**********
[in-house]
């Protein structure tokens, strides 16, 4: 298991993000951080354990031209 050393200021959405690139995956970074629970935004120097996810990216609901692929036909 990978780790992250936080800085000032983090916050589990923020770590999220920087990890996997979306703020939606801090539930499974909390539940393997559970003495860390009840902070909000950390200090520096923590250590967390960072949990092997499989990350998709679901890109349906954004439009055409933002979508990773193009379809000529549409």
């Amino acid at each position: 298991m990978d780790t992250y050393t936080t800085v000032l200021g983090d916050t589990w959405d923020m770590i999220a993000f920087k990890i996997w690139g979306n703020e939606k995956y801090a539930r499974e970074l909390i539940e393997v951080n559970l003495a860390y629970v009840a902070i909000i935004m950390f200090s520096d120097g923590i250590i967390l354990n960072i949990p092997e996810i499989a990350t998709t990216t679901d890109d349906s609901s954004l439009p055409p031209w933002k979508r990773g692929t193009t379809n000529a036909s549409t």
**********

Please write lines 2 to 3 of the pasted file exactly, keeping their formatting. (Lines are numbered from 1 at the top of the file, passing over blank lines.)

């Protein structure tokens, strides 16, 4: 298991993000951080354990031209 050393200021959405690139995956970074629970935004120097996810990216609901692929036909 990978780790992250936080800085000032983090916050589990923020770590999220920087990890996997979306703020939606801090539930499974909390539940393997559970003495860390009840902070909000950390200090520096923590250590967390960072949990092997499989990350998709679901890109349906954004439009055409933002979508990773193009379809000529549409």
């Amino acid at each position: 298991m990978d780790t992250y050393t936080t800085v000032l200021g983090d916050t589990w959405d923020m770590i999220a993000f920087k990890i996997w690139g979306n703020e939606k995956y801090a539930r499974e970074l909390i539940e393997v951080n559970l003495a860390y629970v009840a902070i909000i935004m950390f200090s520096d120097g923590i250590i967390l354990n960072i949990p092997e996810i499989a990350t998709t990216t679901d890109d349906s609901s954004l439009p055409p031209w933002k979508r990773g692929t193009t379809n000529a036909s549409t």